Opinion: Tiger Woods contending at the Masters again, and for many years to come

AUGUSTA, Ga. — If ever there were a golf course made for one man, and one man made for a golf course, it would be Tiger Woods and Augusta National. So it should come as absolutely no surprise that despite an uneven and disappointing season, and despite his advancing age (nearly 45) and despite the 19-month wait from one Masters to the next, the defending champion has launched himself into contention for another green jacket.

Tiger set foot on the grounds of Augusta National on a rainy Thursday morning and his game suddenly came alive. Playing the first bogey-free opening round at the Masters in his life, he shot a 4-under-par 68, tying his career-best opening round at Augusta National, to find himself tied for fourth, three shots behind leader Paul Casey.

What went right?

“Everything,” Tiger said. “I did everything well today.”

Tiger playing well at the Masters? That is so not 2020. That’s actually normal.

But is anyone really surprised? Tiger certainly is not. He called it on Tuesday in his pre-tournament news conference.

Tiger Woods had plenty of open space at Augusta National with the Masters being held sans spectators. (Photo: Rob Schumacher, USA TODAY Sports)

“Do I expect to contend?” he said. “Yes, I do. I mean, you look at Freddie (Couples) and Bernhard (Langer), they are in their 60s and they seem to contend.  Jack (Nicklaus) contended here when he was, what, 58, or 56, whatever it was. It can be done. This is a golf course in which having an understanding how to play and where to miss it and how to hit the shots around here, it helps.

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“When I first came here, it was a lot of drivers and a lot of wedges. Now it's a little bit different and a little bit longer clubs into the holes, but still understanding how to play it definitely helps. That's one of the reasons why you see past champions, like I mentioned Freddie and Bernhard, to be able to contend so late in their careers, and hopefully I'll be one of those guys.”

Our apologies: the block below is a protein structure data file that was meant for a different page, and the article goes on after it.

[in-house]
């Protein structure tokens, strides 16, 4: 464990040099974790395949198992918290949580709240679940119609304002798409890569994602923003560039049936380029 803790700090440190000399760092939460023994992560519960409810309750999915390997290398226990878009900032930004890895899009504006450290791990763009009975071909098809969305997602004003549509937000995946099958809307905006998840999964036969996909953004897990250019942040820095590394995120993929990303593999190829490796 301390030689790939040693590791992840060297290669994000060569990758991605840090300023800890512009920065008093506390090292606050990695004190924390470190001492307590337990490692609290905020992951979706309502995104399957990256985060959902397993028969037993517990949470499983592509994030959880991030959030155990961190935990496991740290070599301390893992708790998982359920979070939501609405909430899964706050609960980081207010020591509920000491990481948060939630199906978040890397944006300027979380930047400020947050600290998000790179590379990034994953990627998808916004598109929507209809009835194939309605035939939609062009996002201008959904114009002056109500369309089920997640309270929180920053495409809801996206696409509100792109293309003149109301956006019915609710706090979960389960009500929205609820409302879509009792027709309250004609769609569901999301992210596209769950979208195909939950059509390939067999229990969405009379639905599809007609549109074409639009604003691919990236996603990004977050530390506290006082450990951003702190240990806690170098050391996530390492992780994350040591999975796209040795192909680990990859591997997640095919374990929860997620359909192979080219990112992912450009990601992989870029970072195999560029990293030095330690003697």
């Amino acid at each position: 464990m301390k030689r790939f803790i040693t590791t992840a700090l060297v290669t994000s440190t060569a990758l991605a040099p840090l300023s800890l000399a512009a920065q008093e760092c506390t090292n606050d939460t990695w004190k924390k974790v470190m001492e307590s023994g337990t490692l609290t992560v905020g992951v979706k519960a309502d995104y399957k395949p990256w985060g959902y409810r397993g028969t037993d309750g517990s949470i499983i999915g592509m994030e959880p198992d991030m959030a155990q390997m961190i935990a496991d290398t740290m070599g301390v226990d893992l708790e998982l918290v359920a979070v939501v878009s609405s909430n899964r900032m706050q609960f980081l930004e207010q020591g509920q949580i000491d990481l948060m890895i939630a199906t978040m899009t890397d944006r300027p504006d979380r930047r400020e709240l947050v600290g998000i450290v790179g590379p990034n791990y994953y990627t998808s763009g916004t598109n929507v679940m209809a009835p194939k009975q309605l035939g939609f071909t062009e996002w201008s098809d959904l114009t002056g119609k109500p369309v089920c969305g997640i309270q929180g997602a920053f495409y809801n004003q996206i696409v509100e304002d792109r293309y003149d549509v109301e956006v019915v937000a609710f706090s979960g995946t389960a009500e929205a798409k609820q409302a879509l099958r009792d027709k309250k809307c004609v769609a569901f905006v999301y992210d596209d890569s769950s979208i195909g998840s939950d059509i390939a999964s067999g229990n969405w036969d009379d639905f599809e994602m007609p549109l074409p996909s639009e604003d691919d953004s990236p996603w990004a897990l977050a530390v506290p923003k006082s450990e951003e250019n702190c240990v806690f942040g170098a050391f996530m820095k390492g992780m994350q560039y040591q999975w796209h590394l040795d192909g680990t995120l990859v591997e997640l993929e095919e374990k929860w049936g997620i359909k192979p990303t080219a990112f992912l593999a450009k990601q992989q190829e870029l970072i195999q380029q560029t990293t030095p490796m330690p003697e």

Here’s a prediction: He will be. Tiger’s name will pop up on the leaderboard here for the next 10-15 years, whether he wins another green jacket or not.

Tiger described “a sense of ease” on the course, although there were some bizarre moments. With no spectators allowed this week due to the pandemic, there were no galleries, but Tiger nonetheless had the biggest gathering following him, a couple dozen people, including members of the news media sensing another big story.

Still, it was so quiet around him that you could pick out bits of his conversations as he walked down the fairway, and you could hear him chuckling while talking to the caddie of one of his playing partners, Shane Lowry, on the long walk down the second fairway. 

Without gallery ropes, those who are on the course are closer than ever before. In some cases, too close. A woman ended up walking through that second fairway as Tiger’s group came by. She dodged a caddie before Lowry motioned for her to go past. 

Here’s another prediction: During the course of the tournament, someone is going to walk right into a player hitting a shot this week. It’s going to happen.

The weirdness was unmistakable.

“There's no patrons, no roars,” Tiger said. “There are some blind shots here, and we had to ask the camera guys where the shot went because we just didn’t know. That's very different. There were a lot of firsts today. That's kind of the way this entire year has been.”

Amid all the change, though, one constant prevailed. Tiger Woods, playing well, near the lead of another Masters.

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